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The West Africa Centre for Crop Improvement (WACCI), University of Ghana, with support from an Alliance for Food Security has held a 3-day workshop to assess the tomato value chain in Ghana. The Alliance is comprised of the Australian Centre for International Agricultural Research (ACIAR), the Crawford Fund, and the Syngenta Foundation for Sustainable Agriculture (SFSA). The workshop sought to consult with value chain actors to estimate the market size of the tomato industry in Ghana and propose the establishment of an apex body that will consolidate the tomato value chain to focus on production and value addition.


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WACCI’s Director, Prof. Eric Danquah, in opening the workshop, commented on Ghana’s dependence on imports citing that fresh tomato imports alone amount to hundreds of millions of dollars. “This is a huge sum to expatriate for a low-income country with such vast arable land” he said.  Acknowledging the effort of the Government of Ghana in support of the agricultural sector through the Planting for Food and Jobs, and the Ghana CARES “Obaatanpa” programme, the Director called for more investment in the sector especially in the area of training the human capacity needed to develop new varieties.


It is unfortunate that as recently as 2020, Ghana did not have a single tomato scientist trained at the PhD level working in the national agricultural research systems. It took us at the West Africa Centre for Crop Improvement to innovate and look for funding to train tomato geneticists and breeders. The payoffs from our leadership in the training of plant breeders at the PhD level in Africa for Africa is there for all to see and we hope that the government would prioritize investments in science technology and innovation for agricultural development”, he said.


Delivering the purpose of the workshop, Prof. Pangirayi Tongoona, WACCI’s Associate Director for Breeding Programmes, mentioned that Ghana’s high demand for imported tomatoes compared to neighbours in the sub-region is worrying and makes the country vulnerable, referring to some of the recent economic challenges. According to him, these factors made the workshop timely, as it brought together stakeholders to properly define the challenges of the tomato industry, and chart a path to resolving them.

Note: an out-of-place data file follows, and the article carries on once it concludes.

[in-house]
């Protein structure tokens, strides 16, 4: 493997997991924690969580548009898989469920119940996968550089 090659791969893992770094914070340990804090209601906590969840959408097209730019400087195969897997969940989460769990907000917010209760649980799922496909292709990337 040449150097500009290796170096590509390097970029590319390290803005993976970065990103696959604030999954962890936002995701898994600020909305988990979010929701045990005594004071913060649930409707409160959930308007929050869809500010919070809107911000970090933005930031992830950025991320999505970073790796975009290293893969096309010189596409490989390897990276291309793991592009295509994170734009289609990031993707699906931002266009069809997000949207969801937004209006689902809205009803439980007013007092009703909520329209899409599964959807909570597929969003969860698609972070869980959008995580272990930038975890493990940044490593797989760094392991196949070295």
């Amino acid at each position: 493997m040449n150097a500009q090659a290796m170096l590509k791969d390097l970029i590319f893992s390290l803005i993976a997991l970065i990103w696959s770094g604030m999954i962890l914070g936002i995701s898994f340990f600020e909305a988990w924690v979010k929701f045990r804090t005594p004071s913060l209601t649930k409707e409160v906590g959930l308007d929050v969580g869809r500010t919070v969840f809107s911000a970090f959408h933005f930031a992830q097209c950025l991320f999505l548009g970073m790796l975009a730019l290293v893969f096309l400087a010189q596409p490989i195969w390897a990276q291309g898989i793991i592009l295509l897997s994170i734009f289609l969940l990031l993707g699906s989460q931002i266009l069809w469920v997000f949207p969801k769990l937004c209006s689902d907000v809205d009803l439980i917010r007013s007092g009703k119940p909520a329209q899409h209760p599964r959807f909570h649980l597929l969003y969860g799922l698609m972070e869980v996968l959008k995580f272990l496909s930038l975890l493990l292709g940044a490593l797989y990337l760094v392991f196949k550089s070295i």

In putting financial value on the industry, the participants at the workshop, comprising both public and private sector actors, concluded that an effectively functioning tomato value chain in Ghana could facilitate the production of 2.9 million tonnes of fresh tomatoes and lead to the creation of value in excess of US$ 1 billion per annum.  The participants identified a limited number of indigenous breeders to develop suitable varieties, an unreliable seed and agro-inputs supply regime to support  farmers, limited access to funding for mechanization, and the perennial food waste due to poor access to market, as some of the challenges facing the industry.


These factors led to the recommendation to establish an apex body to regulate the activities of all stakeholders in the tomato value chain. The proposed name for the institution is the Integrated Tomato Value-Chain Company Limited (ITVCL). The vision for establishing this entity is “to achieve and sustain national self-sufficiency in tomato production.” The ITVCL will promote the effective and efficient continuous production, processing and marketing of quality tomato and tomato products in Ghana. The ITVLC will be a private limited liability company with minimal shareholding of government, with the outlook of growing into a Public Limited Liability Company.

At the end of the workshop, a comprehensive business case was developed to guide potential stakeholders including government, civil society, financial institutions, and other key stakeholders along the tomato value chain and to support the establishment of ITVCL. The expected benefits of the ITVCL include the retaining of over $1 billion of forex in the country, employment in the formal and informal sectors, the support of other agri-value chains that are connected to the tomato value chain, and support for smallholder farmers, among others.


The participants of this workshop were Prof. Pangirayi Tongoona (Associate Director, Breeding Programmes, WACCI), Dr. Agyemang Danquah (Coordinator, Academic Programmes, WACCI) Ms. Esther Agyekum (Assistant Director and Head of Horticulture Department, MoFA) Mr. Kwasi Wih (Head of the Ghana Seed Inspectorate Division) , Dr. Michael Osei (Senior Scientist, CSIR-CRI), Mr. Kwame Boateng (Consultant, WEDDI Tomato Factory), Mr. Samuel Yeboah (Deputy Chief Operating Officer (agribusiness) GIRSAL), Prof. Walter Alhassan (Director, Biotechnology and Stewardship for Sustainable Agriculture in West Africa), Ms. Vivian Smith (Public Relations Officer, GNTTTA), Mr. Eric Tuffuor (Chairman, GNTTTA) and Ms. Enyonam Damesi (Communications Manager, WACCI).


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